I never really know what a given story is going to look like until I'm almost at the end, even if it's a story that I have scripted out ahead of time.  Once I reach the end, I realize, when I go back and look at the beginning, that the beginning is wrong.  I had different ideas then.  I was young and naive and not aware of all the twists and turns that my characters and I would face.  There were, inevitably, some things in the beginning that didn't pay off because the story concept evolved, or there were places where I needed to expand on the new things I wrote later that actually did pay off.

And that's when I close my eyes, hold my breath, and mash the delete key until whole paragraphs go away.

Then I start over, using all of my new knowledge and foresight to create a beginning that will serve as the opening for the actual book I wrote.  And yeah, I try and write it in such a way that it grips the heart of my poor, benighted, hypothetical intern; because I do have to sell this story at some point, after all.

The short and the (very) long of it is this:  I (or you) can wait for the perfect beginning, but it's a waste of time.  All I'm doing is postponing the important part of writing, which is actually getting the words on the page.  So I should just not worry about it and write.  Once I write a draft and figure out what the story actually is, then I can go back and sculpt it into that perfect assortment of sentences.

A little preachy, but there you go.

Thursday, September 24, 2015

Velour Thursdays: Velour and Go-Go Boots, Season One

I have an exciting announcement to make!

I am starting to gather together a really great group of writers and gamers for the purposes of making the first supplemental product for Velour and Go-Go Boots.  What is this product you ask?  Why, I'm more than happy tell you, Hypothetical Internet Denizen!  It's a little something I like to call:

Velour and Go-Go Boots:  Season One

The First Year of an X-Year Journey
Where X is the Number of Seasons We'll Have Written Right Before We Burn Out

Since the second draft of Velour and Go-Go Boots, the game's adventures have been referred to as Episodes (in keeping with the fact that 99% of my inspiration came from a very popular TV show).  Words, as any writer knows, have power, and the moment I named the adventures Episodes was the moment I started to think that maybe we could rename other things.  Like, instead of a Campaign of linked Adventures, I could have a Season of linked Episodes.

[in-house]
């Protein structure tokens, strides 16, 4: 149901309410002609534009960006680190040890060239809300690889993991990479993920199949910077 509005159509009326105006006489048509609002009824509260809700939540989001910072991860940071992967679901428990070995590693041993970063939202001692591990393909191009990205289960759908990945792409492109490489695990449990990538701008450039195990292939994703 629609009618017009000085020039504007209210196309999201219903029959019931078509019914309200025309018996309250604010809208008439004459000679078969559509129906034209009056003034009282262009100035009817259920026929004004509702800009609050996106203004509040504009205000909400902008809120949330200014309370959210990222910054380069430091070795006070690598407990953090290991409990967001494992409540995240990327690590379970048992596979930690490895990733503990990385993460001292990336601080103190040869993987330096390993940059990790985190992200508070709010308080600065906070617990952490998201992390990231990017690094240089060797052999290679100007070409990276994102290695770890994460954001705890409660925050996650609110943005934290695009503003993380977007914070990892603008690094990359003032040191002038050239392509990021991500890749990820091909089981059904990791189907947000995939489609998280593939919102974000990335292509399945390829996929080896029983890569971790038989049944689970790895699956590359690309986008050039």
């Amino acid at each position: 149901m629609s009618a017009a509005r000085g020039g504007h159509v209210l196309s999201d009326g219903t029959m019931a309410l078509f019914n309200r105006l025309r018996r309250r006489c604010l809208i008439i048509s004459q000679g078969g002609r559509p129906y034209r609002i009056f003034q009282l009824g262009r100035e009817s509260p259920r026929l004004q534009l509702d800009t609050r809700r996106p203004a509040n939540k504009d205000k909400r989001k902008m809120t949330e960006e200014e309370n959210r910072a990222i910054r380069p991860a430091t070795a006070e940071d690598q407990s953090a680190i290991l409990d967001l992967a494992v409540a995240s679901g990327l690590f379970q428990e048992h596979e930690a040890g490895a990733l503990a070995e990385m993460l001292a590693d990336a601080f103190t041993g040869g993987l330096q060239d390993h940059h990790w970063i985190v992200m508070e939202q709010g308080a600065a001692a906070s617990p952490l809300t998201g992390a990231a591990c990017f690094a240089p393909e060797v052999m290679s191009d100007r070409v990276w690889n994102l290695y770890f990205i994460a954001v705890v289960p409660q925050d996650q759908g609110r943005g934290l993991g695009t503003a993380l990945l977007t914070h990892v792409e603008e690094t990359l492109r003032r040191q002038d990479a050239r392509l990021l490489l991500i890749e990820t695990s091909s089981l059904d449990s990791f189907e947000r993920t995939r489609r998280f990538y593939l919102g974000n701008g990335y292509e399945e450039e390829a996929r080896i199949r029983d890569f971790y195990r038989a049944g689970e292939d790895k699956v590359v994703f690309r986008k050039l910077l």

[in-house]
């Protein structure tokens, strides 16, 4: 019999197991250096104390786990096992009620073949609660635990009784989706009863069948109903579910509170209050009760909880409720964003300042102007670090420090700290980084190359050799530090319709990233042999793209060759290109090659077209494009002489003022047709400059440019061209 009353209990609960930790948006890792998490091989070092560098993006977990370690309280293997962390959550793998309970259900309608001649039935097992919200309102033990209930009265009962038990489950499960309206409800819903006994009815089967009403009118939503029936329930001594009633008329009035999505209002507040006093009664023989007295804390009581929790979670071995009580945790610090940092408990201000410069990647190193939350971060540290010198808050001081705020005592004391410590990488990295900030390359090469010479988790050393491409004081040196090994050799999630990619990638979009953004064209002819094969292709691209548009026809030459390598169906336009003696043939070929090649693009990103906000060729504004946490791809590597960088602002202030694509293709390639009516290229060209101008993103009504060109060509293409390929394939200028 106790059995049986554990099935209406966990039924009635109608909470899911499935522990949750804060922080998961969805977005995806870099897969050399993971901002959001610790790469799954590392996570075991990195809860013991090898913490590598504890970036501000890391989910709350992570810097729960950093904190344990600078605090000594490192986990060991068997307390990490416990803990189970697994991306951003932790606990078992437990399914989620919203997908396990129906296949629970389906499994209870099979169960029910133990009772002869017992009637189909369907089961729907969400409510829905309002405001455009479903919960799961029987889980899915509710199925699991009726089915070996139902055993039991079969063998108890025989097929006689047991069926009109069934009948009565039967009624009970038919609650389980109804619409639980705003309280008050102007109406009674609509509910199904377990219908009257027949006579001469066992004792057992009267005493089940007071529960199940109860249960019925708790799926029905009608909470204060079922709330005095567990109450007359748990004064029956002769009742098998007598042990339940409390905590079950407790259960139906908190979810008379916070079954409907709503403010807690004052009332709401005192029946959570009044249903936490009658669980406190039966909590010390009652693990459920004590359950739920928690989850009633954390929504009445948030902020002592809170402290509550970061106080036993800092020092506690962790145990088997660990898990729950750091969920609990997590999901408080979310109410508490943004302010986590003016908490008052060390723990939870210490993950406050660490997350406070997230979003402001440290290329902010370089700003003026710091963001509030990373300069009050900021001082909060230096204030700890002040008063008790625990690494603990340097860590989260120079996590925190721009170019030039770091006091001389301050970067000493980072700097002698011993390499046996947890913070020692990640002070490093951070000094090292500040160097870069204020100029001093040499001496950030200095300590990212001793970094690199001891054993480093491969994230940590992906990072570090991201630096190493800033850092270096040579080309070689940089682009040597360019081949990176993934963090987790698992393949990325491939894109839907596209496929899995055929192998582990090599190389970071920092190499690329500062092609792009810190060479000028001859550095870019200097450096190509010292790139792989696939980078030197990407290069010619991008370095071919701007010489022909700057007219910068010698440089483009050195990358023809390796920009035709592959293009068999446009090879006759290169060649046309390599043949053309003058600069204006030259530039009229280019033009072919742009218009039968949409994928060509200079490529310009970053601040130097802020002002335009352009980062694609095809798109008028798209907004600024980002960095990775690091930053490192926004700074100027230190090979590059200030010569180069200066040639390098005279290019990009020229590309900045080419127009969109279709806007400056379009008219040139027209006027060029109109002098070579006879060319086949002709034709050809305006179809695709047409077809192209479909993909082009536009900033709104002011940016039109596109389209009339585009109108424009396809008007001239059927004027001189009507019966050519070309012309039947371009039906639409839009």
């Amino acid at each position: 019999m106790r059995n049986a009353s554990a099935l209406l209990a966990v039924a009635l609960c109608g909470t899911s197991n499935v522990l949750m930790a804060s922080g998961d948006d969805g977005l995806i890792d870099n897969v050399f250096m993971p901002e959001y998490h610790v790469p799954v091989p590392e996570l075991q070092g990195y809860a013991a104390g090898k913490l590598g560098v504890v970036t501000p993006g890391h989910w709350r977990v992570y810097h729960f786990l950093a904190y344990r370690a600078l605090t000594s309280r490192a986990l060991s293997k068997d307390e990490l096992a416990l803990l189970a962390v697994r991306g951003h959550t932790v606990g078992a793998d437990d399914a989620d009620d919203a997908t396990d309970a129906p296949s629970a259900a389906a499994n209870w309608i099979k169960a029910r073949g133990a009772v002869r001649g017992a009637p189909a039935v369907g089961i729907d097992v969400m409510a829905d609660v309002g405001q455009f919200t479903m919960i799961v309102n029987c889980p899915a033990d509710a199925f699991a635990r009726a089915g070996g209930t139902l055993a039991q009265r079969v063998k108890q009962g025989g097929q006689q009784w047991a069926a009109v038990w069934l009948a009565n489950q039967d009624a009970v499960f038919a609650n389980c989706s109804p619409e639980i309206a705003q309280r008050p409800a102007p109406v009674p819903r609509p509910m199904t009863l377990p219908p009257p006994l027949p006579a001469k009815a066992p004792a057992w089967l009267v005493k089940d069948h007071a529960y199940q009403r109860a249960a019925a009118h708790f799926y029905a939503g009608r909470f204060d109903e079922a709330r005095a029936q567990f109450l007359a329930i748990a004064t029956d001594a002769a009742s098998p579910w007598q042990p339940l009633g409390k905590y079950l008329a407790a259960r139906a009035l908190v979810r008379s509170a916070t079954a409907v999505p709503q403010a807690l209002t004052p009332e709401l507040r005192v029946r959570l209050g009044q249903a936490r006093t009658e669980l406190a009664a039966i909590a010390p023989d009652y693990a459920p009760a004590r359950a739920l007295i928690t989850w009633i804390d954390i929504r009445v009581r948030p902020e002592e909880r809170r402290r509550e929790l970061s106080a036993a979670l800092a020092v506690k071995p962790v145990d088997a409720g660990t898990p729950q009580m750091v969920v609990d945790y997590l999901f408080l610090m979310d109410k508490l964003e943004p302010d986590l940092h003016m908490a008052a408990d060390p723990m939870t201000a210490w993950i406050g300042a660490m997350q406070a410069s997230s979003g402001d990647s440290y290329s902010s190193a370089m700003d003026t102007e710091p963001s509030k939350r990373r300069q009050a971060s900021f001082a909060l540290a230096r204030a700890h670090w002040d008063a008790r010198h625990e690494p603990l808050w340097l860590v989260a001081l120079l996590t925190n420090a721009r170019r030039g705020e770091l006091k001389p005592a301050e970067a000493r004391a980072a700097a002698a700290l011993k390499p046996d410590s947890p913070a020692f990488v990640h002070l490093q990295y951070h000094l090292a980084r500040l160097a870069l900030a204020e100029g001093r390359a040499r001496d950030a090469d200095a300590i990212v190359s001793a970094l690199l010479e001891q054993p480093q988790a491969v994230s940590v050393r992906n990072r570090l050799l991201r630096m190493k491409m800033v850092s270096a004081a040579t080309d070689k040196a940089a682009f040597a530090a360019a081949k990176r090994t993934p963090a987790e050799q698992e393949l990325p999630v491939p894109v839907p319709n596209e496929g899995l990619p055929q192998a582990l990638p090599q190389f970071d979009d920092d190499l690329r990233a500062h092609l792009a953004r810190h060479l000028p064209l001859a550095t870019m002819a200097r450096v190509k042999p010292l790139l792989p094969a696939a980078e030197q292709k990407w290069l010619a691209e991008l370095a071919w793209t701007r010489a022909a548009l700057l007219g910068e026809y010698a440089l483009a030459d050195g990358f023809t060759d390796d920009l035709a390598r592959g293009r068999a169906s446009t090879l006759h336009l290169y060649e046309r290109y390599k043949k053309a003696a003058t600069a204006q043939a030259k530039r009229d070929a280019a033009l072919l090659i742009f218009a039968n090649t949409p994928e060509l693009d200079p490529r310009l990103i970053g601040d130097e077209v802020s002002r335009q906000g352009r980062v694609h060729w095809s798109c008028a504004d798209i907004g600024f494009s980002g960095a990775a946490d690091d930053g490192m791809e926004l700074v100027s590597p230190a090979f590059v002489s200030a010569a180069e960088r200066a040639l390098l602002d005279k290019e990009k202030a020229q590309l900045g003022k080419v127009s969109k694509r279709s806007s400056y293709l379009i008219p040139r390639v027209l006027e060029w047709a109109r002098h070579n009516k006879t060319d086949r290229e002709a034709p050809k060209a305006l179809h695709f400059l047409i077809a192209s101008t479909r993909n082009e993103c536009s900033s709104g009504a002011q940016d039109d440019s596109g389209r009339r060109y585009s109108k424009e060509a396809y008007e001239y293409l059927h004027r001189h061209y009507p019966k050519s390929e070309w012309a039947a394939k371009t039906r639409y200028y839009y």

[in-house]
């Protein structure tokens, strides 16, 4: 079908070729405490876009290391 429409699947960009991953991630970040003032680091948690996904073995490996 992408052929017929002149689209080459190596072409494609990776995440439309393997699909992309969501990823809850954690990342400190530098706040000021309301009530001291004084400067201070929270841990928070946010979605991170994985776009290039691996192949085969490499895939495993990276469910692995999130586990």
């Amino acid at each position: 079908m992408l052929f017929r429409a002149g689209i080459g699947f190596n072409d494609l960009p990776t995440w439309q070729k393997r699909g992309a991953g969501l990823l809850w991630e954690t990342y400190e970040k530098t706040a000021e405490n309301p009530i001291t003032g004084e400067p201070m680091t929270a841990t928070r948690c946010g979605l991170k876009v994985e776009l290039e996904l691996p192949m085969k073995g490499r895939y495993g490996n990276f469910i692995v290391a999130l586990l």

While this was an entertaining idea, the amount of work that needed to bring it to fruition was too much for just one person, especially when that one person has a lot of other projects to work on and also chronic attention issues. Luckily, some close friends of mine in "the industry" expressed an interest in sharing brainstorming and writing duties with me. It is through their generous donations of both their talent and time that I am able to get this project off the ground.

The tentatively-named Season One comprises fifteen Velour and Go-Go Boots episodes.  Some of them will be standalones (referred to in gamer parlance as "one-shots"); some will be linked  (in which characters or themes from a an episode will appear in a future episode); and some will make up a multi-part arc that spans the season.  At present, the arc stretches across 5-6 episodes and culminates in the dramatic season finale.

What are the benefits of doing something like this, you ask?  Well, consider that this supplement will:

Expand on the tidbits given out in the main book and give players and GMs more detailed worlds to explore and species and cultures with which to interact.

Allow a diverse stable of skilled writers will create a much richer and more deeply textured environment than would be beyond the capabilities of one person writing alone (and by "one person writing alone," I mean me, Geoff Bottone).
Give new GMs and players a complete campaign that can be played through to a satisfying resolution with a minimum of prep work on their part.
Let GMs who want to tell their own stories fit their own episodes into Season One.  Did you like the Delshz ambassador from S1:E5 and want to explore their background some more?  That's great!  Just write up S1:E5a and you're good to go! 

The Writers (and Their Incomplete Writing Credits)

Joe Blomquist:  Superhuman, Smallville, Marvel Heroic, RDI Appetizer

Bob Dunham:  Lexicon LARP, The CHANGE BOMB LARP, V&GGB 

Dave Kalis:  RDI Guide to Inns and Taverns 

Jonathan Lavallee:  Gaesa, Cybergeneration, Critical!: Go Westerly, Suitors